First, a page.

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Write a method equals that takes as parameters two stacks of integers and returns true if the two stacks are equal and that returns false otherwise. To be considered equal, the two stacks would have to store the same sequence of integer values in the same order. Your method is to examine the two stacks but must return them to their original state before terminating. You may use one stack as auxiliary storage.

I'm pretty new to stacks and queues, and data structures in general. I'd like to know if there are other ways I can do this that are easier or better for when I'm dealing with stacks in the future. Also, is my code readable? Does everything "make sense"? And can my code be easily optimized?

public boolean equals(Stack<Integer> s1, Stack<Integer> s2) {
    Queue<Integer> q1 = new LinkedList<Integer>();
    Queue<Integer> q2 = new LinkedList<Integer>();
    boolean equal = true;

    while (!s1.isEmpty() && !s2.isEmpty()) {
        int firstNum = s1.pop();
        int secondNum = s2.pop();
        q1.offer(firstNum);
        q2.offer(secondNum);
        if (firstNum != secondNum) {
            equal = false;
        }
    }

    // used to preserve stack structure
    if (s1.isEmpty() && !s2.isEmpty()) {
        while(!s2.isEmpty()) {
            q2.offer(s2.pop());
        }
        equal = false;
    }

    if (s2.isEmpty() && !s1.isEmpty()) {
        while(!s1.isEmpty()) {
            q1.offer(s1.pop());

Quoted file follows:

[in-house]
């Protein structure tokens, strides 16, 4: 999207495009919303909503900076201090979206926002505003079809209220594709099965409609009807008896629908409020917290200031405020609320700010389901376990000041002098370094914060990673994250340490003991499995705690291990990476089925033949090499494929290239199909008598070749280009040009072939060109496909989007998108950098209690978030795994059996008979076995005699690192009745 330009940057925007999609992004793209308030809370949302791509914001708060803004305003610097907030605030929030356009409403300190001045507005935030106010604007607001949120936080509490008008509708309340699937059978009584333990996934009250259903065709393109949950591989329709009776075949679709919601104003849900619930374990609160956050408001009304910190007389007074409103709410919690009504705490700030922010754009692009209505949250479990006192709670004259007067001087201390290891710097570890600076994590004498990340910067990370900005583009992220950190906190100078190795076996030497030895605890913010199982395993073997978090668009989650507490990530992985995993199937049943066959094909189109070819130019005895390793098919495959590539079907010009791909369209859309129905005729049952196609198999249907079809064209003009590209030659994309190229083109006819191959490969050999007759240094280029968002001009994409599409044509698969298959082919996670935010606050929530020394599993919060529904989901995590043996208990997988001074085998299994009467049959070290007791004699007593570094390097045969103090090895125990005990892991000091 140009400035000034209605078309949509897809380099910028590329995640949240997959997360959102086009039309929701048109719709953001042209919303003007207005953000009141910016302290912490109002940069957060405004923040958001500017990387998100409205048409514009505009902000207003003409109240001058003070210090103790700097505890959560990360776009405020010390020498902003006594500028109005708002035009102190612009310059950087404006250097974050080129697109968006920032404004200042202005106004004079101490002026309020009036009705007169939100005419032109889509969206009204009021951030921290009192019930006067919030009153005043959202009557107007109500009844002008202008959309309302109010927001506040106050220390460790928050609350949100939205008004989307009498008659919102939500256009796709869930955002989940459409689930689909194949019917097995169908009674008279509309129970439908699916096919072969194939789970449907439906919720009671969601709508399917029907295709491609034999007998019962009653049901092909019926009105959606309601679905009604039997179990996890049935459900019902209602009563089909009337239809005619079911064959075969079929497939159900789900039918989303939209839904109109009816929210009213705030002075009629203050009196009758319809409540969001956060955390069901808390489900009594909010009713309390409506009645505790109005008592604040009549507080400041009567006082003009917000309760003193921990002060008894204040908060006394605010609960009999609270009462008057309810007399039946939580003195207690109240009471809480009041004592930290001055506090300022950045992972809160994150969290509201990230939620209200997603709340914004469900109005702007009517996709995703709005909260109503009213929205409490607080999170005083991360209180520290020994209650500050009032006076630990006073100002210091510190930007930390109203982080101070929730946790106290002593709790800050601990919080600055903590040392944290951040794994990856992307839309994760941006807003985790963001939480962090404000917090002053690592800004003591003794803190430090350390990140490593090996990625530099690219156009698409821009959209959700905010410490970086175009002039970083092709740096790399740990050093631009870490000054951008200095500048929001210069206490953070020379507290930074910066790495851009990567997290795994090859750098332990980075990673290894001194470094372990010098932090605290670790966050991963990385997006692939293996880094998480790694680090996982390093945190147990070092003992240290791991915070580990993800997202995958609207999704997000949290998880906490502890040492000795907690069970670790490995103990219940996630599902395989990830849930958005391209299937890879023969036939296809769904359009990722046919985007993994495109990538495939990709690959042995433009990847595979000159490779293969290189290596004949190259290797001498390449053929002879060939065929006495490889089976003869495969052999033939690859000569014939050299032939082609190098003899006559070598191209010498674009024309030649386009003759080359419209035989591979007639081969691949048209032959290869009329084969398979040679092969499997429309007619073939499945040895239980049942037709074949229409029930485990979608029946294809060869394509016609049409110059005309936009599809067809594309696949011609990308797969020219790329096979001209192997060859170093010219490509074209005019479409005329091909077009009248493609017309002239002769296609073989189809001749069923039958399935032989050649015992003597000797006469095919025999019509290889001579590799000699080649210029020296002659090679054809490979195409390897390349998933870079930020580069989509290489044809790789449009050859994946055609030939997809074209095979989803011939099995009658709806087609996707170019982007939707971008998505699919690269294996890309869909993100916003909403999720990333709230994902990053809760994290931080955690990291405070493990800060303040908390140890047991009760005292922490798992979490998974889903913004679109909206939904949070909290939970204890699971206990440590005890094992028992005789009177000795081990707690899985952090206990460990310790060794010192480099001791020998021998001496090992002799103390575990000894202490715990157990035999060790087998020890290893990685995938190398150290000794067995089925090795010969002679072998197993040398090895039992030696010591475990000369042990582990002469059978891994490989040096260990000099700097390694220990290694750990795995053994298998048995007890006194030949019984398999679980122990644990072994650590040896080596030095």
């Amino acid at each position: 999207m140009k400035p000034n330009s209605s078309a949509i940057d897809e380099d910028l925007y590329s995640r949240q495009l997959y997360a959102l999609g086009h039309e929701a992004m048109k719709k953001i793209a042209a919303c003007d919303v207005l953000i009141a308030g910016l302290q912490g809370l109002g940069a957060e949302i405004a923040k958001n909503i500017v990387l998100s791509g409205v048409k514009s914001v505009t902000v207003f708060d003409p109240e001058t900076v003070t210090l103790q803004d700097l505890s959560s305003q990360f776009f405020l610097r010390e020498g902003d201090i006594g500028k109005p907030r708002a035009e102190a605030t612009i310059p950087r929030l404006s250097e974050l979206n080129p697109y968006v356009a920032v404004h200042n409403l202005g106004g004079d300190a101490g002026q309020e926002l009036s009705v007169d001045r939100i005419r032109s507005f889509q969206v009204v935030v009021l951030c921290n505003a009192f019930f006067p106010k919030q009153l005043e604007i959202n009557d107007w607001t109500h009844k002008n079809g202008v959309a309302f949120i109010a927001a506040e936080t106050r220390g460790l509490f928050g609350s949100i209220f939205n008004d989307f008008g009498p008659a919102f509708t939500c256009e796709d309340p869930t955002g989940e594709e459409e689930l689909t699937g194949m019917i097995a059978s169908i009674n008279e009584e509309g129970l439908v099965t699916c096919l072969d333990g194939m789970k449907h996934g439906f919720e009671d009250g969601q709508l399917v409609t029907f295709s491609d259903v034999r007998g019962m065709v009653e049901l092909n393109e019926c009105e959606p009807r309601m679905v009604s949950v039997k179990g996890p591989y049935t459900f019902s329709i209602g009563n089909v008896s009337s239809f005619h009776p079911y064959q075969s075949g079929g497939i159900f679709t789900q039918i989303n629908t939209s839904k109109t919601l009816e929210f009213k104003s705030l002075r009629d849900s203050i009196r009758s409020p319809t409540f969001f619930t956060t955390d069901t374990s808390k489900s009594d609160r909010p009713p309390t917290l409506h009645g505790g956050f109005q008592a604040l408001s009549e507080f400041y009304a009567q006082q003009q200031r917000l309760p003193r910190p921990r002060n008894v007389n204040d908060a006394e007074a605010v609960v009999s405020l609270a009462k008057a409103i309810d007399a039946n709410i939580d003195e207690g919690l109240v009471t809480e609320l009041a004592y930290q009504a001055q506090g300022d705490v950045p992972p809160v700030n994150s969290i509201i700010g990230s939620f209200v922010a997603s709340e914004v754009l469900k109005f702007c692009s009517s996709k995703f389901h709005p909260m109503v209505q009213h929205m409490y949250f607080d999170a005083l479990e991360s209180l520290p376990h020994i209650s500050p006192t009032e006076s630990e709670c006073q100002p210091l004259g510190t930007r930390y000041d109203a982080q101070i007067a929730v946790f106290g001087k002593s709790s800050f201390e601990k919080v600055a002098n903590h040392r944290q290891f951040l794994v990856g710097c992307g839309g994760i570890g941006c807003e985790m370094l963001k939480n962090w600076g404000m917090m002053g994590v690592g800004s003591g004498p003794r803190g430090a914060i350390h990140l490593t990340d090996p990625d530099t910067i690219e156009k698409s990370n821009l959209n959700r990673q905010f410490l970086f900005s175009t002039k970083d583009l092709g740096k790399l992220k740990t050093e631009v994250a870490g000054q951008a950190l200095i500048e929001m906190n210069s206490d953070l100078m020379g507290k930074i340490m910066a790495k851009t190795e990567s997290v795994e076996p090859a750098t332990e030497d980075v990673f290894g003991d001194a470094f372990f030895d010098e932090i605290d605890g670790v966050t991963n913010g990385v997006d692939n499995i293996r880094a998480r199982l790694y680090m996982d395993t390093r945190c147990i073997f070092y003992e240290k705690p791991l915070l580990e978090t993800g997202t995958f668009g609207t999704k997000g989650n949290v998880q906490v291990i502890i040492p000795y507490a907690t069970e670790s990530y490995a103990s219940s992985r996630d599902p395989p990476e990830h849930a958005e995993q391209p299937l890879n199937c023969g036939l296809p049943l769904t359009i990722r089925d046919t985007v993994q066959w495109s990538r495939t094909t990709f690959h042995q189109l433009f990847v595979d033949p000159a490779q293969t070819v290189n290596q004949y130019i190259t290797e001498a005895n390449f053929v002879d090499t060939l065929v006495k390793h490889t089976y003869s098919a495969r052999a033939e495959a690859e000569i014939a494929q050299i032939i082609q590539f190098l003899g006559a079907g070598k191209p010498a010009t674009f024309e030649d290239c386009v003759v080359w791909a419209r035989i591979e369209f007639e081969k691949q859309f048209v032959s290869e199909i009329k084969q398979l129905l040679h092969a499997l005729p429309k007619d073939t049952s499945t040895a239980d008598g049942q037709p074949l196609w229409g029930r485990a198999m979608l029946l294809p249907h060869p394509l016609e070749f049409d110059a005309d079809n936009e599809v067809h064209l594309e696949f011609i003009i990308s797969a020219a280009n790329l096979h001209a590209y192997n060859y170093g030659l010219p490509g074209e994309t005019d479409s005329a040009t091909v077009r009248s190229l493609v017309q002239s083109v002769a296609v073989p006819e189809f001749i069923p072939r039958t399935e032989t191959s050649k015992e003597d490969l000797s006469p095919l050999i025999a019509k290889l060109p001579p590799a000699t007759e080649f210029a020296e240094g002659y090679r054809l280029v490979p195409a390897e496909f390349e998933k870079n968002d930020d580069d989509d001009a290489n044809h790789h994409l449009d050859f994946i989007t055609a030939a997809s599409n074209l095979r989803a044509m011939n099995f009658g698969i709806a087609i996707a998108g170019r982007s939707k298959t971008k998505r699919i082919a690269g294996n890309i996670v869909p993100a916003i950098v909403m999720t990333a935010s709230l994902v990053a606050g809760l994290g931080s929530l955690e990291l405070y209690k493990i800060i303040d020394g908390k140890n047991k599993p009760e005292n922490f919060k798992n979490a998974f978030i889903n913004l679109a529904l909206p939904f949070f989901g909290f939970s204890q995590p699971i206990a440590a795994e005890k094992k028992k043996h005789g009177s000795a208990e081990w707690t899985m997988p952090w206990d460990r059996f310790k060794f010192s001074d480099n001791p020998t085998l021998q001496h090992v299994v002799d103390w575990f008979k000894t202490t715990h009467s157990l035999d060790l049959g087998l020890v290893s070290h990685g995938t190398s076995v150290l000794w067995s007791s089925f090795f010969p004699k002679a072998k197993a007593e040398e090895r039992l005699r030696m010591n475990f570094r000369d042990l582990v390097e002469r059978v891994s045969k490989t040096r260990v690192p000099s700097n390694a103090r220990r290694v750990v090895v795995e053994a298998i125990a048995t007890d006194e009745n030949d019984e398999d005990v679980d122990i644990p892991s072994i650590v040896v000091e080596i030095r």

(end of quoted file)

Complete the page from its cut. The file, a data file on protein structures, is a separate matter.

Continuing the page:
}
        equal = false;
    }

    // add back to stack using s -> q -> s
    // for both stacks
    while (!q1.isEmpty()) {
        s1.push(q1.remove());
    }
    while (!s1.isEmpty()) {
        q1.offer(s1.pop());
    }
    while (!q1.isEmpty()) {
        s1.push(q1.remove());
    }

    while (!q2.isEmpty()) {
        s2.push(q2.remove());
    }
    while (!s2.isEmpty()) {
        q2.offer(s2.pop());
    }
    while (!q2.isEmpty()) {
        s2.push(q2.remove());
    }


    return equal;
}
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Your code breaks the rules slightly by using two queues as auxiliary storage - I've done it with the allowed single stack. As you can see the first part of the code is very similar to yours, but the reconstruction and equals checking are simpler. By knowing that I always put the elements from s1 first, I need to reconstruct the other way around so s2 first later on from aux.

The code works nicely with empty inputs and puts them back in the correct order

    public boolean equals(Stack<Integer> s1, Stack<Integer> s2){
    Stack<Integer> aux = new Stack<>();
    boolean equal = true;
    while(!s1.isEmpty() && !s2.isEmpty()){
        int first = s1.pop();
        int second = s2.pop();
        aux.push(first);
        aux.push(second);
        if(first != second){
            equal = false;
            break;
        }
    }
    // Equal if both stacks are empty
     if(!(s1.isEmpty() || s2.isEmpty())){
        equal = false;
     }

    // Reconstruct
    while(!aux.isEmpty()){
        s2.push(aux.pop());
        s1.push(aux.pop());
    }
    return equal;
}
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  • 1
    \$\begingroup\$ If you test for equality before push, there's no need to push both values. You already know they are equal. \$\endgroup\$ – vnp Dec 1 '17 at 20:21
  • \$\begingroup\$ Isn't it necessary to check before you pop from the input stacks? If two stacks of same length are equal except for the last element, then you'd pop them and break the loop. Afterwards the stacks are empty so you'd consider them equal – a bug. \$\endgroup\$ – amon Dec 2 '17 at 8:11

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